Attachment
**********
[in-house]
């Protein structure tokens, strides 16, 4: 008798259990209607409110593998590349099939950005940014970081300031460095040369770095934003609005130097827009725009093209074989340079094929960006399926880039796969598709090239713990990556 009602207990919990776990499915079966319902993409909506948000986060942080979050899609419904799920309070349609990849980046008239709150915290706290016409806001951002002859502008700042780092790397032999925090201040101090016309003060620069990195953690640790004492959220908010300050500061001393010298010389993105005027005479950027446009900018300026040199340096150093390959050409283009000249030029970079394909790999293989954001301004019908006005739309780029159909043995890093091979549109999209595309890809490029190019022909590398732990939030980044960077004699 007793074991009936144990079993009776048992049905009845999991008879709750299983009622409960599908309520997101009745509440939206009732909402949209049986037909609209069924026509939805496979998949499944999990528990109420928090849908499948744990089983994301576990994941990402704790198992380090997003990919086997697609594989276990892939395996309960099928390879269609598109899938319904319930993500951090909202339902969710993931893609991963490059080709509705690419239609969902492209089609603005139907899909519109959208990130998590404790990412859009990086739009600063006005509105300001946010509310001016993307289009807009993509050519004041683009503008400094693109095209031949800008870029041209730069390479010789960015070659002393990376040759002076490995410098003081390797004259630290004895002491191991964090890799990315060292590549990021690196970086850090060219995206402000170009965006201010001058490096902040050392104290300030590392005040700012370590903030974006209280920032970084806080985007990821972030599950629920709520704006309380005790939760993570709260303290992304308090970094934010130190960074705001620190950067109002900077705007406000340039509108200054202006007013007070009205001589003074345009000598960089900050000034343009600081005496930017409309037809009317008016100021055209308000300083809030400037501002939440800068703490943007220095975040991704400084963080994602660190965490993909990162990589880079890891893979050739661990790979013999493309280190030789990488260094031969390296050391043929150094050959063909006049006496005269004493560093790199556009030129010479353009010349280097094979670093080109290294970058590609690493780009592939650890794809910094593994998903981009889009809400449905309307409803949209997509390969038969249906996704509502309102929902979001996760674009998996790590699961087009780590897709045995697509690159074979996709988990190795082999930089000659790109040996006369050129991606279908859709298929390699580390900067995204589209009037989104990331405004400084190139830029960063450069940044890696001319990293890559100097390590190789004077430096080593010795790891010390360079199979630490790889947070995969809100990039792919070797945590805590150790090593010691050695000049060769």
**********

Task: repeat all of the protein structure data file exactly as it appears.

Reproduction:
[in-house]
């Protein structure tokens, strides 16, 4: 008798259990209607409110593998590349099939950005940014970081300031460095040369770095934003609005130097827009725009093209074989340079094929960006399926880039796969598709090239713990990556 009602207990919990776990499915079966319902993409909506948000986060942080979050899609419904799920309070349609990849980046008239709150915290706290016409806001951002002859502008700042780092790397032999925090201040101090016309003060620069990195953690640790004492959220908010300050500061001393010298010389993105005027005479950027446009900018300026040199340096150093390959050409283009000249030029970079394909790999293989954001301004019908006005739309780029159909043995890093091979549109999209595309890809490029190019022909590398732990939030980044960077004699 007793074991009936144990079993009776048992049905009845999991008879709750299983009622409960599908309520997101009745509440939206009732909402949209049986037909609209069924026509939805496979998949499944999990528990109420928090849908499948744990089983994301576990994941990402704790198992380090997003990919086997697609594989276990892939395996309960099928390879269609598109899938319904319930993500951090909202339902969710993931893609991963490059080709509705690419239609969902492209089609603005139907899909519109959208990130998590404790990412859009990086739009600063006005509105300001946010509310001016993307289009807009993509050519004041683009503008400094693109095209031949800008870029041209730069390479010789960015070659002393990376040759002076490995410098003081390797004259630290004895002491191991964090890799990315060292590549990021690196970086850090060219995206402000170009965006201010001058490096902040050392104290300030590392005040700012370590903030974006209280920032970084806080985007990821972030599950629920709520704006309380005790939760993570709260303290992304308090970094934010130190960074705001620190950067109002900077705007406000340039509108200054202006007013007070009205001589003074345009000598960089900050000034343009600081005496930017409309037809009317008016100021055209308000300083809030400037501002939440800068703490943007220095975040991704400084963080994602660190965490993909990162990589880079890891893979050739661990790979013999493309280190030789990488260094031969390296050391043929150094050959063909006049006496005269004493560093790199556009030129010479353009010349280097094979670093080109290294970058590609690493780009592939650890794809910094593994998903981009889009809400449905309307409803949209997509390969038969249906996704509502309102929902979001996760674009998996790590699961087009780590897709045995697509690159074979996709988990190795082999930089000659790109040996006369050129991606279908859709298929390699580390900067995204589209009037989104990331405004400084190139830029960063450069940044890696001319990293890559100097390590190789004077430096080593010795790891010390360079199979630490790889947070995969809100990039792919070797945590805590150790090593010691050695000049060769």